Although technically there is no additional information needed by the Participating Government Agency, it will feel like you need to provide far more detail than ever before. This is because CBSA will require this information to be reported on an Integrated Import Declaration (IID) at the time of import.

What is the Integrated Import Declaration?

Since the SWI is a single window in which to collect information on the import for both CBSA and PGA’s, you will need to provide all the information required by those parties, in a single report. That report will be a new robust Customs declaration called the Integrated Customs Declaration (IID). The Integrated Import Declaration has many more data fields than the current declaration. These additional fields capture information on the imported goods that the regulating PGA needs to know.

In April of 2018, the option to report goods regulated by Other Government Departments via the release service options 463 (OGD PARS) and 471 (OGD RMD) will be decommissioned and replaced with an Integrated Import Declaration (IID).

IID Reporting Direct to Customs

If you submit your declarations to CBSA directly through EDI, you will need to include all information required by the PGA, for certain commodities, in addition to the current reporting requirements for CBSA.

IID Reporting via a Customs Broker

As mentioned previously, although technically there is no additional information needed by the Participating Government Agency, it will feel like you need to provide far more detail than ever before because of the requirements to report on an IID at the time of import.

As a result, if you are using a customs broker, you will need to provide more information to them than you ever have had to previously since the IID needs to include all information required by the regulating PGA, if applicable.

PGA Release Changes

After submitting the new and robust Integrated Import Declaration, CBSA will transmit that information to the appropriate department or agency responsible for regulating the goods if applicable. In some cases, the sharing of this information will happen before release and in others, after release.

If your PGA receives the information before release, it will assess the information provided and submit a border related decision to CBSA as required. Only when this PGA has deemed the goods eligible for import, will they be released in Canada.

To simplify, if your products are regulated by any PGA’s, CBSA will review the data provided in the IID in the following steps:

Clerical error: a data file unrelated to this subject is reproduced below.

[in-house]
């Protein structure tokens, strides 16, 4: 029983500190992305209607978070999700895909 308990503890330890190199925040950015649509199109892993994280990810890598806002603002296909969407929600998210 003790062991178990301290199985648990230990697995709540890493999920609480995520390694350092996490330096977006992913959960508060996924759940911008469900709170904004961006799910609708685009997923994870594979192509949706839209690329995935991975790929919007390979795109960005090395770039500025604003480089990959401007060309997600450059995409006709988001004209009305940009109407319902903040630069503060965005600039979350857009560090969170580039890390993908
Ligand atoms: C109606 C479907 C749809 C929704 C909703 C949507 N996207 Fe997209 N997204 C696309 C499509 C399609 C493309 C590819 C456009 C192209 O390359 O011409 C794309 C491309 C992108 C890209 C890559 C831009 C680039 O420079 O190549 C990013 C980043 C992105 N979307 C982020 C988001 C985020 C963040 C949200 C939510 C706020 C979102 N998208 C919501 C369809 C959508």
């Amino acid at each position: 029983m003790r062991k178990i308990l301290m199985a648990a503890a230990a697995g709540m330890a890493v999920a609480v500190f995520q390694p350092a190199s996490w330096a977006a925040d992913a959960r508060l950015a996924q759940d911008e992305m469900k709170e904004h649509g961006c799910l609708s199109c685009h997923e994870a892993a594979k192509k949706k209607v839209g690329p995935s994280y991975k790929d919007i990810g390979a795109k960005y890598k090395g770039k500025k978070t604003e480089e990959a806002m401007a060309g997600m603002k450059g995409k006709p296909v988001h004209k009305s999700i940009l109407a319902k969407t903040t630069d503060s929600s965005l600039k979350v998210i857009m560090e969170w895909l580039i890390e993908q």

1. Identify the regulating PGA for the commodity as reported in the IID
  2. Validate the IID data fields against the mandatory, conditional or optional data of that regulating PGA
  3. Trigger the sharing of data with the applicable PGA
  4. A release decision is made and shared with the carrier

Next Steps

You are experienced with the information requirements of Participating Government Agencies on all of your imports which is a great asset during this change. Ensure that you share your PGA regulated goods data elements with your customs broker before implementation.

If you are a client of Pacific Customs Brokers, we will be contacting you in the coming months with the specific additional data requirements we need to clear your imports with the IID.

Many Importers who report to CBSA directly through Electronic Data Interchange (EDI) are preparing with certification and testing by signing up with CBSA and their Technical Commercial Client Unit.

 

For more information on the SWI clients can contact the Single Window Initiative Team at [email protected]

See CBSA Customs Notice 16-22 for an update on what programs within the PGAs are available with SWI and IID.

We will continue to provide updates and clarification on this new modernization initiative in coming updates.

 

 

 

 

 

Another Successful Carrier Appreciation Reception

Pacific Customs Brokers would like to extend their gratitude to all guests who attended the 3rd Annual Carrier Appreciation and Cross-Border Reception held at Eaglequest Coyote Creek Golf Course in Surrey, B.C. A special thank you to Canada Border Services Agency, U.S. Customs and Border Protection and Commercial Vehicle Safety and Enforcement for their participation. We would also like to thank the B.C. Trucking Association in showing their support by attending this function.

Greg Timm, President of Pacific Customs Brokers says:

“Pacific Customs Brokers considers carriers key partners and allies in our effort to service importers. We spend a great deal of our thought and energy advancing the concerns of carriers to make their cross-border journey faster and simpler. We thank the government stakeholders who engaged with our guests, and especially we thank all of the good people in the trucking industry who joined us for our Carrier Appreciation and Cross- Border Information Event”.  

View the Carrier Reception photo gallery here >>